An interesting article to consider.
It’s not typical, but it can happen. Say you have a prescription drug benefit plan and the co-pay is a fixed dollar amount. It is possible that the full price of the drug or a generic equivalent is less than your co-pay. What should happen is that you are charged the lesser of your co-pay or the full price and most of the time that’s the case, but there are exceptions.
The prescription business is very complicated and getting more so every day. Between the drug companies, the pharmacy benefit managers and the pharmacy chains integrated with the managers it’s hard to tell the actual cost of any drug which can vary widely by where you shop. Add to that all the employer plans with various schemes to manage costs and it becomes incomprehensible to the average person.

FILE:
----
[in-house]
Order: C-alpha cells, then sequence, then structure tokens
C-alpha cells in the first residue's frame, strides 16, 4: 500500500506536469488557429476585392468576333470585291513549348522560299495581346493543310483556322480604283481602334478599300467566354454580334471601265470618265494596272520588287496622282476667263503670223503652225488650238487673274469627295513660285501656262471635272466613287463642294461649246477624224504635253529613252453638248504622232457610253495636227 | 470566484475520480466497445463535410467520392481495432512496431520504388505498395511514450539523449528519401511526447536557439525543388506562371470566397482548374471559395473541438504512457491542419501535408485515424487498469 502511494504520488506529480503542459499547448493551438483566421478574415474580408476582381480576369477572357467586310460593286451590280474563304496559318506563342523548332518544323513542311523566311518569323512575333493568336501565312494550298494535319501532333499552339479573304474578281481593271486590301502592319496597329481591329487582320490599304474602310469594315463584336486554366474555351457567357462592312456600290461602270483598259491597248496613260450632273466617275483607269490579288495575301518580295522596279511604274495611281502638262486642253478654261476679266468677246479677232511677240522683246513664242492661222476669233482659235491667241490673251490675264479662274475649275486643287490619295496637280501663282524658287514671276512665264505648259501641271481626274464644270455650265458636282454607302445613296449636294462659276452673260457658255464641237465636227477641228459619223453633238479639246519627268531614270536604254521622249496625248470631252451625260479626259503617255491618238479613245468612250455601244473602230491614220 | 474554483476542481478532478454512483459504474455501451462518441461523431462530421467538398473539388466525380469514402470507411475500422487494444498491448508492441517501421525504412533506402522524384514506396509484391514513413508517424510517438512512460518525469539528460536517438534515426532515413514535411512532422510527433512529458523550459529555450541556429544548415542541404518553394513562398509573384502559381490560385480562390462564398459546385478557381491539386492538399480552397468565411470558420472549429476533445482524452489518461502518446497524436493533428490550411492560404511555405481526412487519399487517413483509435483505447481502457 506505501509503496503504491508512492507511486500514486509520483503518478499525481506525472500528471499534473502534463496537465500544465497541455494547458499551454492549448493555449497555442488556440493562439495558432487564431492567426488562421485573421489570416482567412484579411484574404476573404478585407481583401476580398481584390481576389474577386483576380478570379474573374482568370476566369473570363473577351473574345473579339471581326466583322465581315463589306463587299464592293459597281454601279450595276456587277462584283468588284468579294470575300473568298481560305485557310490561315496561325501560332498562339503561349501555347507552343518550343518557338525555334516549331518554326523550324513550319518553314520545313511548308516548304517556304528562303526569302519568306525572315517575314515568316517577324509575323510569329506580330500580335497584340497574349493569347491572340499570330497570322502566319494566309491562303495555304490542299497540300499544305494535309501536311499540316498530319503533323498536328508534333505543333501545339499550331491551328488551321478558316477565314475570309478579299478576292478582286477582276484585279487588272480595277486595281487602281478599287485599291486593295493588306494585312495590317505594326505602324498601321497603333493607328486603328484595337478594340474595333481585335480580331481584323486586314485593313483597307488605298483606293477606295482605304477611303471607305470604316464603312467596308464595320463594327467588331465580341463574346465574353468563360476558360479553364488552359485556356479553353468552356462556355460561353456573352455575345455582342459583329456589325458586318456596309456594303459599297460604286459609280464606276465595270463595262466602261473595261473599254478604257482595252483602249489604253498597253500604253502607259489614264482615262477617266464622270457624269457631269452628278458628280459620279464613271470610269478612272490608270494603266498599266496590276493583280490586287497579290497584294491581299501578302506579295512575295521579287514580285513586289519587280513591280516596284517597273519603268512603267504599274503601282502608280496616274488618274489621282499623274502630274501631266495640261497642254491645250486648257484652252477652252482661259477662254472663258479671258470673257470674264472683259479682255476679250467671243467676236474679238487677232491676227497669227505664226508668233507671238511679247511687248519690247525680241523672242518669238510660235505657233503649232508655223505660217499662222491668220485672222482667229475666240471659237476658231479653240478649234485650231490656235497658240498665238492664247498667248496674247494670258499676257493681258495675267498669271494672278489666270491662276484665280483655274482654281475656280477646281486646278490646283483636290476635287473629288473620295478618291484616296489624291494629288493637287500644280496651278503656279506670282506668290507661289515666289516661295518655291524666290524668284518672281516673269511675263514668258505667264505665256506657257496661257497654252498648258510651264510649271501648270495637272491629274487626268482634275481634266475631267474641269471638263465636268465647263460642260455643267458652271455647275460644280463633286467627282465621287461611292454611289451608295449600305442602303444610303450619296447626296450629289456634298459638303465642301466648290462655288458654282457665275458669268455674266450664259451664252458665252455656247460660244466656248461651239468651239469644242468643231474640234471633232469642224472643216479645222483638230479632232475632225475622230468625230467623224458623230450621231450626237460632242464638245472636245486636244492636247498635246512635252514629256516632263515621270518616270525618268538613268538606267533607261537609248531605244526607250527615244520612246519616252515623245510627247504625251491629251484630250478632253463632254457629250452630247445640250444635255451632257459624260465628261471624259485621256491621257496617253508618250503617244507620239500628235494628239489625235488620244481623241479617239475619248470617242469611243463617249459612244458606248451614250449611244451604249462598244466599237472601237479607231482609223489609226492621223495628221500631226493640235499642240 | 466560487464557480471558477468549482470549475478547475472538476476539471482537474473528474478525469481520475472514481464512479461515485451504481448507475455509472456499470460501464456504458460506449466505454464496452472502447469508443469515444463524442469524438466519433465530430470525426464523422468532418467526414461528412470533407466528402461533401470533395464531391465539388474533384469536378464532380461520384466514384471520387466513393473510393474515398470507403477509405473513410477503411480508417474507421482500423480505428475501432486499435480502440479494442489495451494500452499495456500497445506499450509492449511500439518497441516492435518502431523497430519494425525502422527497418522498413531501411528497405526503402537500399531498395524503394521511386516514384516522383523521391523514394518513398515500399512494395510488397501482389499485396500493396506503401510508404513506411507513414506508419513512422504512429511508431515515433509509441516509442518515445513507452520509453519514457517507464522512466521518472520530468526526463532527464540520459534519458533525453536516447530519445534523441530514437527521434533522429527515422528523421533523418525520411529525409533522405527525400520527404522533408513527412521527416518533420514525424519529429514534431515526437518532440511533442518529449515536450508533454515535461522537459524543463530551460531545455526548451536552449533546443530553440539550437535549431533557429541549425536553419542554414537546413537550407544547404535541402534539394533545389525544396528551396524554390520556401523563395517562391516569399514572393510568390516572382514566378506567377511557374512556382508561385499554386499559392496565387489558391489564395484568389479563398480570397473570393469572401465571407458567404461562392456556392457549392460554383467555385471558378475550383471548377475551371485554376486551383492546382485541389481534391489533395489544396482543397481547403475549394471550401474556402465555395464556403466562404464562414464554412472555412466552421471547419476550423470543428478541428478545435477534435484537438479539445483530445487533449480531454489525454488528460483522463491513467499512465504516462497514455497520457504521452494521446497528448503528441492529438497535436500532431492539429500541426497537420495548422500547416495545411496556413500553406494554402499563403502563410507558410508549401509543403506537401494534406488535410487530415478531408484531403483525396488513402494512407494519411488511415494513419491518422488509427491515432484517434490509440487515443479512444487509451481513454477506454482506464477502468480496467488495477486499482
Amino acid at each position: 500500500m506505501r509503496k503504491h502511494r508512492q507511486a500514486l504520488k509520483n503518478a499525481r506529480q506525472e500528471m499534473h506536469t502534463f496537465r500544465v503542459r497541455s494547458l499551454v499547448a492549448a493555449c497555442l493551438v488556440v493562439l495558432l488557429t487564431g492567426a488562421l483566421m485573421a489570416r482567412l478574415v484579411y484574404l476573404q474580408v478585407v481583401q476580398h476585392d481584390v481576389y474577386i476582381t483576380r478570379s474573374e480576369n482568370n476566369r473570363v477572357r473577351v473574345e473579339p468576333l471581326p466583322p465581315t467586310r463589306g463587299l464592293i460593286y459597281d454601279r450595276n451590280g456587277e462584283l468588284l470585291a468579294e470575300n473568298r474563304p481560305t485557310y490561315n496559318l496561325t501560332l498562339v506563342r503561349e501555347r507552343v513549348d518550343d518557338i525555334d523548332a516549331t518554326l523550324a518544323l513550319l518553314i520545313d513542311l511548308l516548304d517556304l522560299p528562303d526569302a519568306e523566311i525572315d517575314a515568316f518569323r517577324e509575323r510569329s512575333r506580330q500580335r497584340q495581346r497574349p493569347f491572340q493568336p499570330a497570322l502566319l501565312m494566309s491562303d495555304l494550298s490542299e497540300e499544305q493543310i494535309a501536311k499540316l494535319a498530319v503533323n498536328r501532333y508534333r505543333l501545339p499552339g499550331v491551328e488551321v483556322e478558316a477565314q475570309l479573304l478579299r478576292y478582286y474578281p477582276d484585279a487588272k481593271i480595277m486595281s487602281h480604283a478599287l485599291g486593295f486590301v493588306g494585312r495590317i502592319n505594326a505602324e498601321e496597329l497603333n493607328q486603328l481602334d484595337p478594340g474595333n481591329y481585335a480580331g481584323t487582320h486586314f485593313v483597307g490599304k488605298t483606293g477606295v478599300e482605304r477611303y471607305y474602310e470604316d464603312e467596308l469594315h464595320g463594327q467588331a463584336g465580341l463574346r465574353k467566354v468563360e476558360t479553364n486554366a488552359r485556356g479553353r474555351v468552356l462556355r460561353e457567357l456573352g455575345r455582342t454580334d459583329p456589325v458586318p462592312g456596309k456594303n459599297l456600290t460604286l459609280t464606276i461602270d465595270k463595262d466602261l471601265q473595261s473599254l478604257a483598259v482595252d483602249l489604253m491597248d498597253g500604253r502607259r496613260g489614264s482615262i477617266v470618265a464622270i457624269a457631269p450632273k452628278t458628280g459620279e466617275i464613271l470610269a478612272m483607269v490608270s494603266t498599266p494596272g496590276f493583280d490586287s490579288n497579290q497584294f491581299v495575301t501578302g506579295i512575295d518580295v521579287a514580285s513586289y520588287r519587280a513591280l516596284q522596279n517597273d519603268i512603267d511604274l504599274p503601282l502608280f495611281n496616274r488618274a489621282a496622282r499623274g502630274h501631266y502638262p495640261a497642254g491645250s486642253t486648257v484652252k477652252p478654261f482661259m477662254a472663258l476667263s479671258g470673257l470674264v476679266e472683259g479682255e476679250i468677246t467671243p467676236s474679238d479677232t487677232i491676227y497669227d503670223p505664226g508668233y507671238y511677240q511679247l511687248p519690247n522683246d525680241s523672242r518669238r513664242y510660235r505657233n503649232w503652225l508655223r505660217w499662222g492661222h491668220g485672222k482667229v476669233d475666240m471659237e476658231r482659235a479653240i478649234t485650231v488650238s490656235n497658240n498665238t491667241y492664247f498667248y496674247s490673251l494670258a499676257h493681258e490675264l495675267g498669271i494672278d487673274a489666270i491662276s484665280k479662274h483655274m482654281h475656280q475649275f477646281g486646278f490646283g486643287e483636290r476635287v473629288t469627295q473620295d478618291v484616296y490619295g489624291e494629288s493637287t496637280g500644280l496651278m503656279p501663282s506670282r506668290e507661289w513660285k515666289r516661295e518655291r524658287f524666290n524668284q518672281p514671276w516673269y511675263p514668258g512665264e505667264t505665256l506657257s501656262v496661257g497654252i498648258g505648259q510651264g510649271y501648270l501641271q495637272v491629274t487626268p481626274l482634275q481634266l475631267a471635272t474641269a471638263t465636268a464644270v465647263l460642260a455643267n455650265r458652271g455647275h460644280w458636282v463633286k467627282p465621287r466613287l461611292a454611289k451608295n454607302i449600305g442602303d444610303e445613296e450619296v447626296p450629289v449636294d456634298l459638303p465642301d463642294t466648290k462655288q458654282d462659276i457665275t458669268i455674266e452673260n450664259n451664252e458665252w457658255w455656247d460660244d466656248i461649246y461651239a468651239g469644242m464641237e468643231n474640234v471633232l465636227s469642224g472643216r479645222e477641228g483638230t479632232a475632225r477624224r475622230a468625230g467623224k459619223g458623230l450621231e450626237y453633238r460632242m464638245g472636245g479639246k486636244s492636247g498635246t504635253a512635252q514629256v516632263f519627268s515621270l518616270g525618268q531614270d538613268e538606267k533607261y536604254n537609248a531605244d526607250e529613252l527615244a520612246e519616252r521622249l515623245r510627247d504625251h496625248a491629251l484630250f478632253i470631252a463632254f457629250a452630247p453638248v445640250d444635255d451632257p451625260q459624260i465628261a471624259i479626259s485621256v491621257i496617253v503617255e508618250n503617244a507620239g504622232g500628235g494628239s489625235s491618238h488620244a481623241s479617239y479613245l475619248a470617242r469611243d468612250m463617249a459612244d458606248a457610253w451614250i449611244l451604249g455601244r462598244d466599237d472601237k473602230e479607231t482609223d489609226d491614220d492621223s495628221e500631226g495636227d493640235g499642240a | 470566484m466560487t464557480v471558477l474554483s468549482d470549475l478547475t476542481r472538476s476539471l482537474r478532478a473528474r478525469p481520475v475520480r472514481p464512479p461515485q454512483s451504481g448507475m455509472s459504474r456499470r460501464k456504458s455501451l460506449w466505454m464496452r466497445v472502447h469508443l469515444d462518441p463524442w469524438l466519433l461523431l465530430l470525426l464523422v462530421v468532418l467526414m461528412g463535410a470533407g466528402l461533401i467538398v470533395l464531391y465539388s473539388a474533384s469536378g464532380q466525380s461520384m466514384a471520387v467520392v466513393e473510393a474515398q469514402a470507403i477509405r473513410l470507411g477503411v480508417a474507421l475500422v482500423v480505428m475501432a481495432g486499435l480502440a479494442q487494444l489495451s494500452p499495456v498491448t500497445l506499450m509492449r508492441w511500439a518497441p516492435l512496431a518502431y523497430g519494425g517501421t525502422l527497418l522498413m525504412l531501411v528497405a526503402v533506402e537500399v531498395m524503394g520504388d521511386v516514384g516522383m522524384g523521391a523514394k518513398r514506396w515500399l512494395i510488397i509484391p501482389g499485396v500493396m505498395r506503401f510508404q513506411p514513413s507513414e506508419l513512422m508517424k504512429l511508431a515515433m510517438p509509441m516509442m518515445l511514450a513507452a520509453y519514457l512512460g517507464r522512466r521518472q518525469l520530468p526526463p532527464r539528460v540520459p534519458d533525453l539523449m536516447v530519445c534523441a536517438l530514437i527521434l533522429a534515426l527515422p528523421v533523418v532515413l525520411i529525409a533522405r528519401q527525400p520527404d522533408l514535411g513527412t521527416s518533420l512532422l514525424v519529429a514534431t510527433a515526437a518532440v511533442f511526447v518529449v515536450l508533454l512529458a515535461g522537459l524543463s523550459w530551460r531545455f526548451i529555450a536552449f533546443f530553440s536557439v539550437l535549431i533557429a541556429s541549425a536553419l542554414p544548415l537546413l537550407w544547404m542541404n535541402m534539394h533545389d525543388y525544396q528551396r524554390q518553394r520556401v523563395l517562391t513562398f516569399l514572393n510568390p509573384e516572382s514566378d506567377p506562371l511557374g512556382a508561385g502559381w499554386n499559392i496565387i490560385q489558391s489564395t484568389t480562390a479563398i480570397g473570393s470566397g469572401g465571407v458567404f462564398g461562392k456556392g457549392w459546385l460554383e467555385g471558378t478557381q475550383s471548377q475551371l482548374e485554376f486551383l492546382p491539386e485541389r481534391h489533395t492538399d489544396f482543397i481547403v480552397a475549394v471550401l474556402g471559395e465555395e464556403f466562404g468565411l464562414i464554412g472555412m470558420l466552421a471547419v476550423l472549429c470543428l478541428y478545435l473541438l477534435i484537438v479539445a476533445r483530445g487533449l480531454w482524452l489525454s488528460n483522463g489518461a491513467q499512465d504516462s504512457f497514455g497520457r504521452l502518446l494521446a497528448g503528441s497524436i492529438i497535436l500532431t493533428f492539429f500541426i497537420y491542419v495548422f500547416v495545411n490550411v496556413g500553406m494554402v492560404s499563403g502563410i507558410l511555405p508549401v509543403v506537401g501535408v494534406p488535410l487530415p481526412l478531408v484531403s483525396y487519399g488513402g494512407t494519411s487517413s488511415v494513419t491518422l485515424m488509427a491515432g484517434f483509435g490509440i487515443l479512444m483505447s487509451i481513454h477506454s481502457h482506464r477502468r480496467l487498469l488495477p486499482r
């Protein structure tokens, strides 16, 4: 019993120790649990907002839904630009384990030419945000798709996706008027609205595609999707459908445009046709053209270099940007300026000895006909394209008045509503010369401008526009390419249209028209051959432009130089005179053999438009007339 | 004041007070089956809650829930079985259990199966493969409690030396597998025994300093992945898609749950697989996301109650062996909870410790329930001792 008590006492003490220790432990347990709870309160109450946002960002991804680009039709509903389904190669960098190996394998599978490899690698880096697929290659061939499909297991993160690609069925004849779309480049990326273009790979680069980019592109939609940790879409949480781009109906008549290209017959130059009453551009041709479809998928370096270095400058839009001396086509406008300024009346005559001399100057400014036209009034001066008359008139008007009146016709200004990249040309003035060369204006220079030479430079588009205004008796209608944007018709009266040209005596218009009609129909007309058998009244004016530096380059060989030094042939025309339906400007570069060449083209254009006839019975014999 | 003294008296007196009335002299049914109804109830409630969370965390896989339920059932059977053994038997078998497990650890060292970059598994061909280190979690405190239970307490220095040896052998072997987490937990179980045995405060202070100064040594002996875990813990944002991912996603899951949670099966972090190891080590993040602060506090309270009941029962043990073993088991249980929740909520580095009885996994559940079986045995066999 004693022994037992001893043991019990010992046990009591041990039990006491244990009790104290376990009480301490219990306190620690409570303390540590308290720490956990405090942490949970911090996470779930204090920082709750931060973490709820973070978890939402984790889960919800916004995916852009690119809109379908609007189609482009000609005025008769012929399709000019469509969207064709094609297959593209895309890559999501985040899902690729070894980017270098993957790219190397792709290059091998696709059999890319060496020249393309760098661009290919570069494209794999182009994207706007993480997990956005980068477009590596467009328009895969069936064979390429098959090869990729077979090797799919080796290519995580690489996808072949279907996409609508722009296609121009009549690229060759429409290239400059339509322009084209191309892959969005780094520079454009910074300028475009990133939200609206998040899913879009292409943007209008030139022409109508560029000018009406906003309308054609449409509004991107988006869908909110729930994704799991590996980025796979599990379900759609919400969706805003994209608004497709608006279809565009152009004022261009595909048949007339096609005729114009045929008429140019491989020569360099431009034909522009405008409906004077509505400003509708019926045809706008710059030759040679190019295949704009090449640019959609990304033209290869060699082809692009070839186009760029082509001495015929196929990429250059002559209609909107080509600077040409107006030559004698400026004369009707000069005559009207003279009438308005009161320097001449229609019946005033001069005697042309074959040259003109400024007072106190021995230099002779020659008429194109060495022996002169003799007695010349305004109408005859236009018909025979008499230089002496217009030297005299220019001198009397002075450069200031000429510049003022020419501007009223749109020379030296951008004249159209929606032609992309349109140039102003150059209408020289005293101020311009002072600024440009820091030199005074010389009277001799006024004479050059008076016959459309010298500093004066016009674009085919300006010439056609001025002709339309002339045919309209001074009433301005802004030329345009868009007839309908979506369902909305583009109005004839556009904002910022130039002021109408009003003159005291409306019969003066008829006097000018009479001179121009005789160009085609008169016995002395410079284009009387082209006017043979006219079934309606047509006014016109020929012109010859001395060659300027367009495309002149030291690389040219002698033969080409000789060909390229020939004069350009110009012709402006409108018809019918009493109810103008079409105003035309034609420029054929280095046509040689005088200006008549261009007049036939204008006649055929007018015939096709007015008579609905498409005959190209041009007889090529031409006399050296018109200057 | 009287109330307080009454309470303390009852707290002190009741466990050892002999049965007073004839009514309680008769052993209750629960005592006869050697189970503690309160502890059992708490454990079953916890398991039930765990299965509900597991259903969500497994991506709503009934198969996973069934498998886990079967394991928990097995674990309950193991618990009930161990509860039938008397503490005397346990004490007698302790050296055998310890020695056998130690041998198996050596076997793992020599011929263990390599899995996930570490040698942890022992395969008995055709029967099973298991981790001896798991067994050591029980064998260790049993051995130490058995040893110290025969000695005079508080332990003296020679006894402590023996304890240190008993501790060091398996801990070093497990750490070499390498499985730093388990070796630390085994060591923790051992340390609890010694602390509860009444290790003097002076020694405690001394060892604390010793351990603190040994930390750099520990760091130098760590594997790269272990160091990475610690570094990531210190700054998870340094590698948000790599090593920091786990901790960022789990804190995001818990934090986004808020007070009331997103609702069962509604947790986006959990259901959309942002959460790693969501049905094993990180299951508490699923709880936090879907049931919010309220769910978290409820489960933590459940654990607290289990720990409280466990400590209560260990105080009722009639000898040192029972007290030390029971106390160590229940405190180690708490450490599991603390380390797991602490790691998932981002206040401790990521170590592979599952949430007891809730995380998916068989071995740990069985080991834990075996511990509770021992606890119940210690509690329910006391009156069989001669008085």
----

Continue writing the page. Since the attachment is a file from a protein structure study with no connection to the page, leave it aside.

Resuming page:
So, it always pays to check the best source of the prescriptions you need.
- Use generics whenever possible
- Use your mail order pharmacy when appropriate for long-term medication. (Your plan may require this).
- If you are buying retail, ask the full price of the prescription before you automatically use your plan. This may be especially true for older less expensive drugs. (One drawback of doing this is that your medication use history may not be available to your plan).